“From the first moment that a student sets foot in a Catholic school, he or she ought to have the impression of entering a new environment, one illumined by the light of faith” With the advancement in academics the child also advances spiritually.
Our Catholic identity is inseparable from our mission to “enable each child to develop as a well‐integrated human being: spiritually, intellectually, socially, physically, and emotionally.” This is because the full development of the child demands spiritual development. It is a need that is innate to the human person. Our model is Christ Himself, who as a child under His parents’ care and guidance “grew in wisdom and stature before God and men.” (Lk 2:52).
We, at The Way Of The Shepherd Catholic Montessori school make sure that the spiritual well-being of a child is valued and his personality is developed in such a way that he becomes a person of principles and impeccable qualities.
One of our fundamental values has always been the academic development of a child where they can uncover and discover new ideas and concepts. Our elementary classrooms strive to provide students with uninterrupted, independently-guided work cycles, the focus of the curriculum takes an exciting new step into the abstract.
Our teaching techniques are such that play with the children’s fully-active imaginations to excite them about the rest of the curriculum. While elementary students are certainly more focused on traditional academic areas, such as language, mathematics, and the sciences, we recognize that they need to continue to develop and hone their fine and gross motor skills which is very critical for their physical development. Often, fine motor skills are perfected through art materials, such as painting, coloring, the usage of tiny parts in our materials, through the practice of handwriting and other physical tasks. Our curriculum focuses on the development of a child from every aspect.
With the advancement in academics the social responsibility on the child also increases. At this age, children take another step in their social and moral journey and develop their value system where they can grow as social beings. Keeping this in mind, our Lower Elementary classroom puts an emphasis on collaborative work and whole group lessons, while still guiding each individual student on their own educational path.
Students are again given opportunities to teach younger students as well as other leadership opportunities to sharpen their leadership skills.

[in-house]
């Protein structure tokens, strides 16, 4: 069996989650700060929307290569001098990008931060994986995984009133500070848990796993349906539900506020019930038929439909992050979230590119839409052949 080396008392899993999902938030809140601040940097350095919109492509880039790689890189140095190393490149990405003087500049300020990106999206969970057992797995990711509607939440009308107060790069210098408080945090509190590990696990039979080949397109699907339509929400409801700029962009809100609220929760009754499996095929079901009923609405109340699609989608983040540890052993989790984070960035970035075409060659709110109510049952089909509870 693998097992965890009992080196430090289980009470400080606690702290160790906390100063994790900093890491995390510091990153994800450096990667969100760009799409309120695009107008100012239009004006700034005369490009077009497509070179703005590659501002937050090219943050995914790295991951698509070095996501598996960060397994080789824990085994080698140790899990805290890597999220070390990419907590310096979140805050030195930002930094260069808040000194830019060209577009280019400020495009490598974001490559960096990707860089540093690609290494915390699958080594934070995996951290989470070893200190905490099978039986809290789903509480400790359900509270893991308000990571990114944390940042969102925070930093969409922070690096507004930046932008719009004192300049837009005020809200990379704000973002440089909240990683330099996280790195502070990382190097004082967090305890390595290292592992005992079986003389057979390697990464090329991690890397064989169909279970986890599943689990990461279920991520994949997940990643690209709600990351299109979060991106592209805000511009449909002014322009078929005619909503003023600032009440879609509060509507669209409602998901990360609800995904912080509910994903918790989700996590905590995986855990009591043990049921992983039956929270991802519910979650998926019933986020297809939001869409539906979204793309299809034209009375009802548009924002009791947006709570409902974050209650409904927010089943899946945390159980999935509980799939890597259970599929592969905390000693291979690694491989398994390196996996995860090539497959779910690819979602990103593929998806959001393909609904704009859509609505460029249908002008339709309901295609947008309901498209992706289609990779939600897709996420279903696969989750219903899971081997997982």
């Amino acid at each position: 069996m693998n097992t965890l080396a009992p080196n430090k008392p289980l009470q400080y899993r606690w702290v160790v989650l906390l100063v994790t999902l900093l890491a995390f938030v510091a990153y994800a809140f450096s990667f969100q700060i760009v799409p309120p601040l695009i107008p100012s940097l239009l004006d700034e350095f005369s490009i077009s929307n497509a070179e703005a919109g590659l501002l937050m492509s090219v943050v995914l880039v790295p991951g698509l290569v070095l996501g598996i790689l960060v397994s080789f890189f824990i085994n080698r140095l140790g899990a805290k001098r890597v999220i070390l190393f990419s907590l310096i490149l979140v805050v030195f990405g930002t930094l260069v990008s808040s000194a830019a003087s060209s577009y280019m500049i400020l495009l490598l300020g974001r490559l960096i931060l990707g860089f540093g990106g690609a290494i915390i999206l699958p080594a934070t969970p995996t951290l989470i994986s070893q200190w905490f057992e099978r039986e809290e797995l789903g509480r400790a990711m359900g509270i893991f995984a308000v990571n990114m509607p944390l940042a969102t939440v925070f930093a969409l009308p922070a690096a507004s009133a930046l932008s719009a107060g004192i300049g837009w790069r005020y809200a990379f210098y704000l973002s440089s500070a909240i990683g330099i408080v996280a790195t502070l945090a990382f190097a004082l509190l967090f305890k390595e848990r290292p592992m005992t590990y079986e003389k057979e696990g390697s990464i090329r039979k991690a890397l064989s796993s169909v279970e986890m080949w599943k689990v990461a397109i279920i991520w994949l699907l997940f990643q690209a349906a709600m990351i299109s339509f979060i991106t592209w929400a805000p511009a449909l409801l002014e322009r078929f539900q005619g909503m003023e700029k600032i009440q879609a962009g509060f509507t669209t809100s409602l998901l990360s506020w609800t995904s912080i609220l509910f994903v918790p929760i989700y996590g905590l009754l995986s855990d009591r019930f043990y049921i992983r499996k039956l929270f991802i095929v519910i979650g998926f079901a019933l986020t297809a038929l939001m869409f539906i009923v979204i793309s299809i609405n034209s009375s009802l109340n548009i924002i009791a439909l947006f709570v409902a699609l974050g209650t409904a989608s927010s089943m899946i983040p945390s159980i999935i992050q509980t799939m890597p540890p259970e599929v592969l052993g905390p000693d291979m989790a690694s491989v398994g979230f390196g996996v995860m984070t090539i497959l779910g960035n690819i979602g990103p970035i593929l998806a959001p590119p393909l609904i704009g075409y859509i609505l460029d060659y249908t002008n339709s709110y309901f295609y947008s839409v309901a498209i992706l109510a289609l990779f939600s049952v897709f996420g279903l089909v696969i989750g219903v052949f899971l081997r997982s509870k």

Indeed, with increased social interaction comes the possibility of conflict at every level, and to tackle these situations our highly trained, well educated Montessori lead and assistant teachers are always available to guide and support students as they learn to negotiate peacefully with others, to formulate effective problem solving strategies, and to come to a peaceful conclusion.
We understand that nurturing our students’ abilities to create and sustain positive relationships with their peers is very critical, because conflict without resolution can erode a child’s interest and ability to learn and advance. That can ultimately put a halt on the child’s learning interests.
The following subjects are taught in Elementary 1
The Montessori approach to language begins by understanding that language is a major achievement of the human being. As language helped humans build early cultures and civilizations, it also aids children in the work that they must do in the environment. Language can be viewed as a tool or a system that is used to communicate.
Not only do children learn the grammatical rules of language, but they explore the reasons that words exist in the first place. They explore why words are placed in a certain order and why punctuation marks are used.
Children are given opportunities to explore and discover language in a way that inspires wonder and joy. One of the greatest discoveries of the elementary child is that language has power. Through the exploration of reading, researching, and the creative process of writing, children develop and polish their writing skills and command of the English language.
Mathematics & Geometry